This is truly a zombie action RPG. It’s important to level up stats like sneaking, fighting, and running. It’s also important to fortify your home to keep zombies out and plenty of services to keep your people alive and positive. You can even establish outposts to further keep your area safe. And you travel a lot. Ammo, Food, medical and construction supplies are always in high demand, and you have to scout out a lot. Fortunately, you can get place to place faster via taking over and driving a car, which is great, because the town and surrounding area is huge. And while you can drive and be a little safer, you can run over a ton of zombies with your car. Just be careful that hitting things can damage the car.

There are a lot of things to consider, and choices to make a difference, right down to how you treat other communities of survivors. This is a game all about atmosphere. It’s a blast ripping through zombies with a car, or honking the horn to draw them out of houses. It’s absolutely intense to fight huge hordes of zombies, either on the road or within a rescue mission, and there isn’t much scarier when you are hiding in the bushes, badly injured, hoping that roving group of zombies doesn’t see you.

The game itself is smart. The AI characters aren’t stupid, which make them blessedly useful in a fight. The player character isn’t stupid. Most games have you blocked by tiny walls that you would have to walk around. You can climb fences, hurdle walls and jump up on dumpsters here. And sound and light is important. Sometimes you have to cause a distraction or remain as silent as possible to get through an area. Open fields are just as problematic as closed houses. There is a genuine sense of dread throughout the game, as while the zombies can be absolutely overwhelming, sometimes the humans are worse in causing problems.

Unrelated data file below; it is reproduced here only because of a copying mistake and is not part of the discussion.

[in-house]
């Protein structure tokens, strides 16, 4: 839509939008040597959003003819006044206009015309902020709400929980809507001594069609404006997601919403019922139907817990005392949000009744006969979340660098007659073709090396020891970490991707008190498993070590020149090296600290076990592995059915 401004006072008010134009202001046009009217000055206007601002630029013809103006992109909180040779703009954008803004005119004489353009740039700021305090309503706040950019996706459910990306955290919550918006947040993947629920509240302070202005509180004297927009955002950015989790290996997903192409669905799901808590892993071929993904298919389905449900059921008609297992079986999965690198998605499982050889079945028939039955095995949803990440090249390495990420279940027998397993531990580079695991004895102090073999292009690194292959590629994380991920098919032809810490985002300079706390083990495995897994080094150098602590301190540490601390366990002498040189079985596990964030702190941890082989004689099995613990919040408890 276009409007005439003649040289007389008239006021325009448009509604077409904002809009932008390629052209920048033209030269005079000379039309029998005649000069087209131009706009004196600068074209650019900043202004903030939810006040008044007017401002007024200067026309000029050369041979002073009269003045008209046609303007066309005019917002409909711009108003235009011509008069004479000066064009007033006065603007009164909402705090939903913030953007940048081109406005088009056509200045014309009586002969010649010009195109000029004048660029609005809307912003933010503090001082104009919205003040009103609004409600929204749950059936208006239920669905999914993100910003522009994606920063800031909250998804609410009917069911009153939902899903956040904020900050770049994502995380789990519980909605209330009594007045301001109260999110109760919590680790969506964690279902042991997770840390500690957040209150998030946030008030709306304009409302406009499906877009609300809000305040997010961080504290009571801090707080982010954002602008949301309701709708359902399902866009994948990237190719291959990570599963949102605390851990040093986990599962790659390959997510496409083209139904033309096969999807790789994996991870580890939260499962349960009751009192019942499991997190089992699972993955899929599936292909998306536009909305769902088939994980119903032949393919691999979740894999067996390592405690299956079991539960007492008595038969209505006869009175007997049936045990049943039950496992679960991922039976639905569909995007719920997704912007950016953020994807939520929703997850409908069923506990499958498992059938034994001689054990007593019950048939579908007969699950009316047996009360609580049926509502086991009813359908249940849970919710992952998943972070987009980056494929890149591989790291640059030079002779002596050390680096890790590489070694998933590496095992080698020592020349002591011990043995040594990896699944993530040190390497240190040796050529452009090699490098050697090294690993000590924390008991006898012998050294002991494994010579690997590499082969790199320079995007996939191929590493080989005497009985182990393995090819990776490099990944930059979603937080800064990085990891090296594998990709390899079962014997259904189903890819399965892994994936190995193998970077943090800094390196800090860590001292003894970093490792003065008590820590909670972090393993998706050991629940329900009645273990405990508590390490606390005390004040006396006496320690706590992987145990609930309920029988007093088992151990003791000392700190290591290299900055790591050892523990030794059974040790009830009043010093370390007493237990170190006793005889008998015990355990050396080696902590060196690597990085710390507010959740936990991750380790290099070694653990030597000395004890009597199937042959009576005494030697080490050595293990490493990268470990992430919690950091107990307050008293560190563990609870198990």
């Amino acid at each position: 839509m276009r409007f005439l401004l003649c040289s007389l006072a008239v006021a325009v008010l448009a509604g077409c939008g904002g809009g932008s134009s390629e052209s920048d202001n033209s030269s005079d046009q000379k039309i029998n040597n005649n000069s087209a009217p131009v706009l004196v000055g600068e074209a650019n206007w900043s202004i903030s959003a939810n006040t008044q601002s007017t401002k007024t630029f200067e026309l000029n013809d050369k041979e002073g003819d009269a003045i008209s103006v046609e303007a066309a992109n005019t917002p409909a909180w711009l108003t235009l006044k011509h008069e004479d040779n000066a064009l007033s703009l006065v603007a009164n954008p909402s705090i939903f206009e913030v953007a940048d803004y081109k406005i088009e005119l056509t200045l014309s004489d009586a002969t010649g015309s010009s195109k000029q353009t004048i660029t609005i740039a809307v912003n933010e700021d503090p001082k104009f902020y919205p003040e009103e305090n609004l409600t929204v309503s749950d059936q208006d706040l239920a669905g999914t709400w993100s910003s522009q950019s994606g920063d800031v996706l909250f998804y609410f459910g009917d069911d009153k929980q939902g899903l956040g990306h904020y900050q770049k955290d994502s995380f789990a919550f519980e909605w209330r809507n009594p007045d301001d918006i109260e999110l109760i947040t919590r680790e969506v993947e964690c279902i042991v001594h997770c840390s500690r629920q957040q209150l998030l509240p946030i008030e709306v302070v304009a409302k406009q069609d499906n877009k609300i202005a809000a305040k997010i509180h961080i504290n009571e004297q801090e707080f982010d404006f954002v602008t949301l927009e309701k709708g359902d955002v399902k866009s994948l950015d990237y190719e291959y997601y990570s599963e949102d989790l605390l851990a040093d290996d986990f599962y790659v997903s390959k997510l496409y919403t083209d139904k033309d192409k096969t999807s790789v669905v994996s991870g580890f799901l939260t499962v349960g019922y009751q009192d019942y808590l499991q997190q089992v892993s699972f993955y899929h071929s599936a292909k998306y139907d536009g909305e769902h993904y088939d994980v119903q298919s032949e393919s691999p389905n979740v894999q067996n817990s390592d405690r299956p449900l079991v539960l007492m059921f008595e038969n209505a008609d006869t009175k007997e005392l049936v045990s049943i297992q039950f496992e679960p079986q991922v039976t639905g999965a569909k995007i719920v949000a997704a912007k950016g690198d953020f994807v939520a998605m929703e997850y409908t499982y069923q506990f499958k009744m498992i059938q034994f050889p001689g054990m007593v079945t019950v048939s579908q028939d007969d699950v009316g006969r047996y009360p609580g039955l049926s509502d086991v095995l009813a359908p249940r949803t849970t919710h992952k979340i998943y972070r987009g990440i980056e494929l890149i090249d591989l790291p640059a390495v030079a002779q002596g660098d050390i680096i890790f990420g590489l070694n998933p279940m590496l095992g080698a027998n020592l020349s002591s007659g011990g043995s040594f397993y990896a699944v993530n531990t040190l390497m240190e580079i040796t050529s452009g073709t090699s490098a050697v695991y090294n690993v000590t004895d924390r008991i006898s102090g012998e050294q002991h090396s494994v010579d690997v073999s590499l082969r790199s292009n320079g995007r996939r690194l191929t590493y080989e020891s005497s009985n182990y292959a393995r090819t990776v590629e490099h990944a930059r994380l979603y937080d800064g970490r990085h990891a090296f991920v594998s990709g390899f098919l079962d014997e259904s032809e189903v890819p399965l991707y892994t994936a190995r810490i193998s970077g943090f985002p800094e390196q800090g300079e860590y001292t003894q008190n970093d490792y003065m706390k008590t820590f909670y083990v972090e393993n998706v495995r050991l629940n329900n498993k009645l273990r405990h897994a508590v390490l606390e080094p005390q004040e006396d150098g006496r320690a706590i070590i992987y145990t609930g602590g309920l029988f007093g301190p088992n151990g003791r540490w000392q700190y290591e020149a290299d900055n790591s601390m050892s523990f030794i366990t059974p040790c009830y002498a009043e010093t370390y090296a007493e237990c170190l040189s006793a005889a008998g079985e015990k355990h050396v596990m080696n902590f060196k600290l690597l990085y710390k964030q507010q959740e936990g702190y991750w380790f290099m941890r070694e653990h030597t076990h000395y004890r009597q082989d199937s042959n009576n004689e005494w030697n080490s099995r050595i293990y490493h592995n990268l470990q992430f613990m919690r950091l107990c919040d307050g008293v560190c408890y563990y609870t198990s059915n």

There are a few issues. There are some clipping issues with characters bleeding through walls, and a bit of pop-up in the draw distance, but the atmosphere is so immersive that you don’t even register it that much. With any 3D game, sometimes the camera can give you a bad angle at the worst time. And the game is in “real time”, meaning that if you left something or someone in a bad state, it may be worse the next time you come back to the game.

State of Decay is remarkable, especially when considering the content for an XBLA game. I hope a later patch includes a co-op mode as despite the repeated warnings of “never go alone”, the game does put you in a lot of solo missions. It’s all well and good until you run out of ammo, or are so exhausted that you can barely run anymore.

If you are wondering if you should believe the hype and get this game, the answer is “yes”. Finally, someone does something intelligent with the zombie genre allowing this title to not be as brain dead as its necrotic antagonists.